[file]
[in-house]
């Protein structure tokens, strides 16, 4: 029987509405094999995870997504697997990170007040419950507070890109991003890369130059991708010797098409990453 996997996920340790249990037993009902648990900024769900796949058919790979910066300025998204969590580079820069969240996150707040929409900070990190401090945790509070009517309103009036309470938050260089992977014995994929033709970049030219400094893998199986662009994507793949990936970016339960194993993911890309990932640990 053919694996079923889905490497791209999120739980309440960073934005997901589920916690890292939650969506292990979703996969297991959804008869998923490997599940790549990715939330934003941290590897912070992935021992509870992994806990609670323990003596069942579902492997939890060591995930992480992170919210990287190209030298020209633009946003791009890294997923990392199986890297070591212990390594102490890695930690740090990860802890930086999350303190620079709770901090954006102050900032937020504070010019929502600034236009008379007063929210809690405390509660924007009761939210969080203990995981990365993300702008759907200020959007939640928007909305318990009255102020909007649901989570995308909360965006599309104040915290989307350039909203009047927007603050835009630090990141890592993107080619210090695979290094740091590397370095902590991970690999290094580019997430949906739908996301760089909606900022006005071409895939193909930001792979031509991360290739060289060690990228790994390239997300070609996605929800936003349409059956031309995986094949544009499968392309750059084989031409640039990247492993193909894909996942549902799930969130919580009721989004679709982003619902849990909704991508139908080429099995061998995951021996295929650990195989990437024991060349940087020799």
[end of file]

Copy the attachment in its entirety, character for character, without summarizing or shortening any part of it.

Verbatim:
[in-house]
């Protein structure tokens, strides 16, 4: 029987509405094999995870997504697997990170007040419950507070890109991003890369130059991708010797098409990453 996997996920340790249990037993009902648990900024769900796949058919790979910066300025998204969590580079820069969240996150707040929409900070990190401090945790509070009517309103009036309470938050260089992977014995994929033709970049030219400094893998199986662009994507793949990936970016339960194993993911890309990932640990 053919694996079923889905490497791209999120739980309440960073934005997901589920916690890292939650969506292990979703996969297991959804008869998923490997599940790549990715939330934003941290590897912070992935021992509870992994806990609670323990003596069942579902492997939890060591995930992480992170919210990287190209030298020209633009946003791009890294997923990392199986890297070591212990390594102490890695930690740090990860802890930086999350303190620079709770901090954006102050900032937020504070010019929502600034236009008379007063929210809690405390509660924007009761939210969080203990995981990365993300702008759907200020959007939640928007909305318990009255102020909007649901989570995308909360965006599309104040915290989307350039909203009047927007603050835009630090990141890592993107080619210090695979290094740091590397370095902590991970690999290094580019997430949906739908996301760089909606900022006005071409895939193909930001792979031509991360290739060289060690990228790994390239997300070609996605929800936003349409059956031309995986094949544009499968392309750059084989031409640039990247492993193909894909996942549902799930969130919580009721989004679709982003619902849990909704991508139908080429099995061998995951021996295929650990195989990437024991060349940087020799």